British press did not understand this story
Paul Flynn made an antisemitic statement last week and British newspapers reacted by ignoring it. Indeed, there was no mainstream media coverage aside from an article on the BBC website and another in the Western Mail, the paper that covers Flynn's Newport constituency.
The story, which was broken by this newspaper, was given an airing in Israel and on various Middle East websites.
But why did Britain's national press not take it up? Here was a high-profile politician stating that it was inappropriate to appoint Matthew Gould as Britain's ambassador to Israel because he happens to be Jewish.
Substitute black or gay or Roman Catholic for Jewish and it's hard to imagine that it would have been overlooked.
Flynn went further than that because he raised a much more worrying, and clearly antisemitic, sentiment by referring to conspiracy theories. Surely this should have raised eyebrows on newsdesks across what used to be called Fleet Street? A usually sensible, if radical, MP was calling into question the loyalty of a member of the country's diplomatic service on the grounds of his Jewish background.
There was barely any mainstream media coverage
That strikes me as a story but I readily concede that it might not have been viewed that way because editors - while not necessarily agreeing with Flynn - probably didn't view it as being antisemitic. They didn't comprehend its meaning and therefore didn't see the harm.
I imagine editors viewed it as routine political badinage and failed to spot its deeper resonance.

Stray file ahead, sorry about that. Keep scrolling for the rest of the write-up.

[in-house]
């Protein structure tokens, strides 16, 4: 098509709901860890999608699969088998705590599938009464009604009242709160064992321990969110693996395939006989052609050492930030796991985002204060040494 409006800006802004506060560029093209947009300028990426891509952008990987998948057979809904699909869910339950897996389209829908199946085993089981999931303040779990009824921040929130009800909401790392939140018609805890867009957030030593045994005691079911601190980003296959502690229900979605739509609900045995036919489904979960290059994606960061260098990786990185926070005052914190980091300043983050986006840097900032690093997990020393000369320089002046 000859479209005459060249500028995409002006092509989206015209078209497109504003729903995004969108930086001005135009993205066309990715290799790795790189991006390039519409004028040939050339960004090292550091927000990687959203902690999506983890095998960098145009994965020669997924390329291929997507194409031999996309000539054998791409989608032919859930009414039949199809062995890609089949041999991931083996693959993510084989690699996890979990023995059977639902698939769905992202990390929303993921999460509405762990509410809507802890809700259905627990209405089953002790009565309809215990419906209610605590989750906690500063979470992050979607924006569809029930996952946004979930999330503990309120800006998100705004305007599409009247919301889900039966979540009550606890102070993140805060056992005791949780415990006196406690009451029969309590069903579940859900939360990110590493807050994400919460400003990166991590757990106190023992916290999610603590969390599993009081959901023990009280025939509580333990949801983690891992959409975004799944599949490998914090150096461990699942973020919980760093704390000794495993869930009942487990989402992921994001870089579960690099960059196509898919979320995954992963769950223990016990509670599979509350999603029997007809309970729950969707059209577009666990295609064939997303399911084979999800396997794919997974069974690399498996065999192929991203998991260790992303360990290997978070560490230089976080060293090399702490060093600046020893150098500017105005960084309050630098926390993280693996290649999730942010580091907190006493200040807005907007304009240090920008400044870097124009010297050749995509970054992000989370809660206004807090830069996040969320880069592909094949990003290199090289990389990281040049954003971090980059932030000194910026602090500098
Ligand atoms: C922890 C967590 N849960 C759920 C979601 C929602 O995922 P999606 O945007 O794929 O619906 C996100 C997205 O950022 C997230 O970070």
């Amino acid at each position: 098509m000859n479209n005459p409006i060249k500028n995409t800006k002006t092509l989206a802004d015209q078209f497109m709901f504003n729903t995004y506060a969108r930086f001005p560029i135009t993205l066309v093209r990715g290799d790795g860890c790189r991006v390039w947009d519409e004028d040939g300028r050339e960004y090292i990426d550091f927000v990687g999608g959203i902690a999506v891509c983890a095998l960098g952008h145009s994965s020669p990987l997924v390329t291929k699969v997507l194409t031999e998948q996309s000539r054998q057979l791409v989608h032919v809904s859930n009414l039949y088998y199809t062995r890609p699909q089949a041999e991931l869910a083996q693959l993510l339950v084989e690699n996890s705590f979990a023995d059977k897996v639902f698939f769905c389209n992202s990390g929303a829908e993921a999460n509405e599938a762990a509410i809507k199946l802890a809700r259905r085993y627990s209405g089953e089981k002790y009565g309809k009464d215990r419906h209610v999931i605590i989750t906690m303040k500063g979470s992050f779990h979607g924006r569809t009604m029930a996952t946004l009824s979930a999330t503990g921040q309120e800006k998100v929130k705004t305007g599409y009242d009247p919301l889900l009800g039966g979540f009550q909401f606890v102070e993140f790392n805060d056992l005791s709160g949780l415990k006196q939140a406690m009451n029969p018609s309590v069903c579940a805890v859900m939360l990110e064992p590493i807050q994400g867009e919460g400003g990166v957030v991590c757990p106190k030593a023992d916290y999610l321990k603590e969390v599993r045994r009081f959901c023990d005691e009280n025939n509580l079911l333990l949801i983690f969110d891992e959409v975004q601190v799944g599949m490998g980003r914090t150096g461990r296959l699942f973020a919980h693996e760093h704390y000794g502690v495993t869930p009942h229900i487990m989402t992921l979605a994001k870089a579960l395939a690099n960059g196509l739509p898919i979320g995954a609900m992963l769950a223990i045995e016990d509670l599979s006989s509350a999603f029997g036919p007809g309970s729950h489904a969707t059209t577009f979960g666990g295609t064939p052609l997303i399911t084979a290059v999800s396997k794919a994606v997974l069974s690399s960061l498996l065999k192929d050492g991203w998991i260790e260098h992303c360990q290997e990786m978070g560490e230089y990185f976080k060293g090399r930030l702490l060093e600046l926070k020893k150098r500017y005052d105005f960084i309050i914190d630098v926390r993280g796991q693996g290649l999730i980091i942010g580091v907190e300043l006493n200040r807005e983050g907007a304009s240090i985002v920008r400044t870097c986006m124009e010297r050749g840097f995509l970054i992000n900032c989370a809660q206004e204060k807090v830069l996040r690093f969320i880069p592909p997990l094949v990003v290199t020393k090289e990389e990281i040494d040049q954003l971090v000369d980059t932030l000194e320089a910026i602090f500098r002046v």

Flynn, who has since apologised for his statement, had fallen into the trap of regarding a Jew who is British as being Jewish first and British second and thinking that this would affect his judgment as an envoy.
Moreover, he was assuming that all Jews hold the same opinion about Israel and, presumably, about what should and should not happen in relation to Palestinian claims. Flynn referred to Mr Gould having acknowledged that he is a Zionist, as if this made him even less impartial (simply because he believes in the self-determination of the Jewish people to live in a sovereign Jewish homeland).
Yet none of this clearly mistaken thinking, which gives comfort to those who are antisemitic, was considered worthy of coverage by the legions of why-oh-why columnists.
It is an age since papers routinely carried obviously prejudicial articles about Jews. But there remains a deep-seated misunderstanding about what does, and does not, constitute antisemitic material.
And, yes, I have been a sinner too. In February this year, I stupidly wrote that "as a Jew" media owner Richard Desmond "may well have negative views of Muslims". I was rightly taken to task by this newspaper for my thoughtlessness.
The rest of the press ignored it too, but I am merely a media commentator. Paul Flynn is an MP, a lawmaker. His statement should have been highlighted.
Incidentally, I note that the press were not alone is remaining mute. Labour leader Ed Miliband said nothing. Yet he thought Jeremy Clarkson's asinine comments about strikers did need addressing. A case there, I feel, of wrong priorities.
Roy Greenslade is professor of journalism at City University